Buddy also made his mark on the America’s Cup. As a challenger in 1987 with Heart of America, he competed against Dennis Conner’s Stars & Stripes and earned high praise from Conner, himself. In 1992, Buddy achieved the ultimate success, helming America3 to victory alongside Bill Koch, securing the America’s Cup and marking one of his greatest accomplishments during his storied career.
His list of sailing accolades goes on, including three-time US Sailing’s Rolex Yachtsman of the Year (1961, 1972, and 1983) and two-time One Design Sailor of the Year (1978 and 1979). In 1972, the national authority for the sport, now called US Sailing, presented Buddy with its most esteemed award, the Nathanael G. Herreshoff Trophy for Outstanding Contributions to the Sport. In 1986, he was the first recipient of the W. Van Alan Clark Jr. Trophy, the National Sportsmanship Award.
In 2001, Buddy was inducted into the America’s Cup Hall of Fame, recognizing his significant contributions to the prestigious event. Additionally, in 2002, he was inducted into the Inland Lake Yachting Association Hall of Fame, a testament to his impact on inland lake sailing.
Beyond his own accomplishments, Buddy generously shared his knowledge and served as a mentor to aspiring sailors, leaving an indelible mark on the sport. His captivating lectures and teaching abilities inspired countless individuals across the world. As a member of numerous clubs, including the ILYA Bilge Pullers (Oldest surviving member), Lake Geneva Yacht Club (Member #1), Chicago Yacht Club, Columbia Yacht Club, Milwaukee Yacht Club, Texas Corinthian Yacht Club, and Little Traverse Bay Yacht Club, Buddy exemplified his commitment to the sailing community and his dedication to fostering camaraderie among fellow sailors.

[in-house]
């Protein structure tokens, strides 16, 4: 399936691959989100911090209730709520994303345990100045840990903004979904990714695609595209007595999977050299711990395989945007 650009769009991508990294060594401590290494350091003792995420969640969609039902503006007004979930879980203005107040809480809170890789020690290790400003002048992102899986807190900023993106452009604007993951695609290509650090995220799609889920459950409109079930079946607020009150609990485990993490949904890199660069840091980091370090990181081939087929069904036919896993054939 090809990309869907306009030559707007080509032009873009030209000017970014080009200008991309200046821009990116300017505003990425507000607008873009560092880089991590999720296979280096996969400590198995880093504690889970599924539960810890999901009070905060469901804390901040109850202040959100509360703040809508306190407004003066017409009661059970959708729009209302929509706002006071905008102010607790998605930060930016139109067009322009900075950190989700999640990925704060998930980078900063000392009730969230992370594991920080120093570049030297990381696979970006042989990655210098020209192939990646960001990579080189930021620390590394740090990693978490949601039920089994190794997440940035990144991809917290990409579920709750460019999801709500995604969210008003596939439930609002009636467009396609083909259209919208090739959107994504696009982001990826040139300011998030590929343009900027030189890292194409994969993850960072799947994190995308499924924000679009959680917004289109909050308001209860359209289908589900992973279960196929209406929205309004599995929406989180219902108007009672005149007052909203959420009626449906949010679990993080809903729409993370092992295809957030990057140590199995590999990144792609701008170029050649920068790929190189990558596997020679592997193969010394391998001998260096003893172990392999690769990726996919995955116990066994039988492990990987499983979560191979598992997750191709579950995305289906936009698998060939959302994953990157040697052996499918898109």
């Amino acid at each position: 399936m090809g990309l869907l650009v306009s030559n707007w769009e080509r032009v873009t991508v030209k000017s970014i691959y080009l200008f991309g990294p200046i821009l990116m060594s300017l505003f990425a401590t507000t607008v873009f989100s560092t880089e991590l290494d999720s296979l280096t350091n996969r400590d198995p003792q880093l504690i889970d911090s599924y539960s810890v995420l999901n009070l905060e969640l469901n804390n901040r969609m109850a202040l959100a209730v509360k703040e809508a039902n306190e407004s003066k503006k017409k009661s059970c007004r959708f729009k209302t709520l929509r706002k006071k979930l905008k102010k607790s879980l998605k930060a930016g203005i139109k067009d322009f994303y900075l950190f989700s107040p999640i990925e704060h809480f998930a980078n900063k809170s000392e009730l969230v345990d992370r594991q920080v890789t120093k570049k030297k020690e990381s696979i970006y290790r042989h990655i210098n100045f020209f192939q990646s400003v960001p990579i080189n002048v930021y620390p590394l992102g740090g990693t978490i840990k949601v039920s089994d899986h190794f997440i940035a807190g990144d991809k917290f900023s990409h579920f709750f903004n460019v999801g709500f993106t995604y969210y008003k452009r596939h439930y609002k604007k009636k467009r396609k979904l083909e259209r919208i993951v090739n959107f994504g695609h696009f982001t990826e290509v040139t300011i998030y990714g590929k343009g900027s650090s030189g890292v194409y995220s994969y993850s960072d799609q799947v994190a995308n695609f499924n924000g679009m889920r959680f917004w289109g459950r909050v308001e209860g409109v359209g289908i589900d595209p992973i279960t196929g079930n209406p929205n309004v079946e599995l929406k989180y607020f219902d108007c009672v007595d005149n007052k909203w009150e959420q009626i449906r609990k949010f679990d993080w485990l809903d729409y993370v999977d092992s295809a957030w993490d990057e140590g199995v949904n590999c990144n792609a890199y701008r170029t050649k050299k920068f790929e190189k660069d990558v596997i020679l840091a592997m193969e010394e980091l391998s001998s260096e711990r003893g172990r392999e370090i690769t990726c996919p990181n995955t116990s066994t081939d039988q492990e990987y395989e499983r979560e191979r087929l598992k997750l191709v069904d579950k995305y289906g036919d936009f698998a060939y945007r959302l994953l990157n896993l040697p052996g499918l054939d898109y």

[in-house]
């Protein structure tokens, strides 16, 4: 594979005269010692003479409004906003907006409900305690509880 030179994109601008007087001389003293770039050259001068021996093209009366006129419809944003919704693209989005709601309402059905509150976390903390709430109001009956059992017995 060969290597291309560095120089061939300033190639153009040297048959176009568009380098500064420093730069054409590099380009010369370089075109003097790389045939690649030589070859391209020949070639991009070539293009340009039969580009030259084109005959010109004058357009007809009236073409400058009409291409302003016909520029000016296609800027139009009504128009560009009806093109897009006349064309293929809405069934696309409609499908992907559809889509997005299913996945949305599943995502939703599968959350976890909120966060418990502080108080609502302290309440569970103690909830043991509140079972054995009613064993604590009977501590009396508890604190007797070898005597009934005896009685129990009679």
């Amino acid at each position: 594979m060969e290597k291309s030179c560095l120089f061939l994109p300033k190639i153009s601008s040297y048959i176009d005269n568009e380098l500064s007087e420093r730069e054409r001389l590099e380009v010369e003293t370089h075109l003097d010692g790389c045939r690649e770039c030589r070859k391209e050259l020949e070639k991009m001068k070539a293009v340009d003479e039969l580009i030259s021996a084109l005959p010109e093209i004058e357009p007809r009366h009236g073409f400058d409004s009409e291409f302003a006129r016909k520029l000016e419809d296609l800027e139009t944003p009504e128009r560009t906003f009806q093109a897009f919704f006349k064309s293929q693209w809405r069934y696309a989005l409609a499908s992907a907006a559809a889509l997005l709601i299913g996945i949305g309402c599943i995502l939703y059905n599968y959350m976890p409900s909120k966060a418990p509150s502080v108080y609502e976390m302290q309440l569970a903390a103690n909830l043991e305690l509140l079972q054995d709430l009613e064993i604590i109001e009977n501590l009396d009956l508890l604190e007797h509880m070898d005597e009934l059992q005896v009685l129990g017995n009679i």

Often referred to as the “Grand Master” of competitive yachting and affectionately known as “The Wizard of Zenda,” Buddy was a beacon of inspiration and a true legend in the sailing world. He was the recipient of the Vince Lombardi Award for Distinction in Sports from the Wisconsin Historical Society History Makers in 2009. His induction into the National Sailing Hall of Fame in 2011, the Wisconsin Athletic Hall of Fame in 2007, and the World Sailing Hall of Fame in 2007 solidified his enduring legacy and celebrated his remarkable contributions to the sport.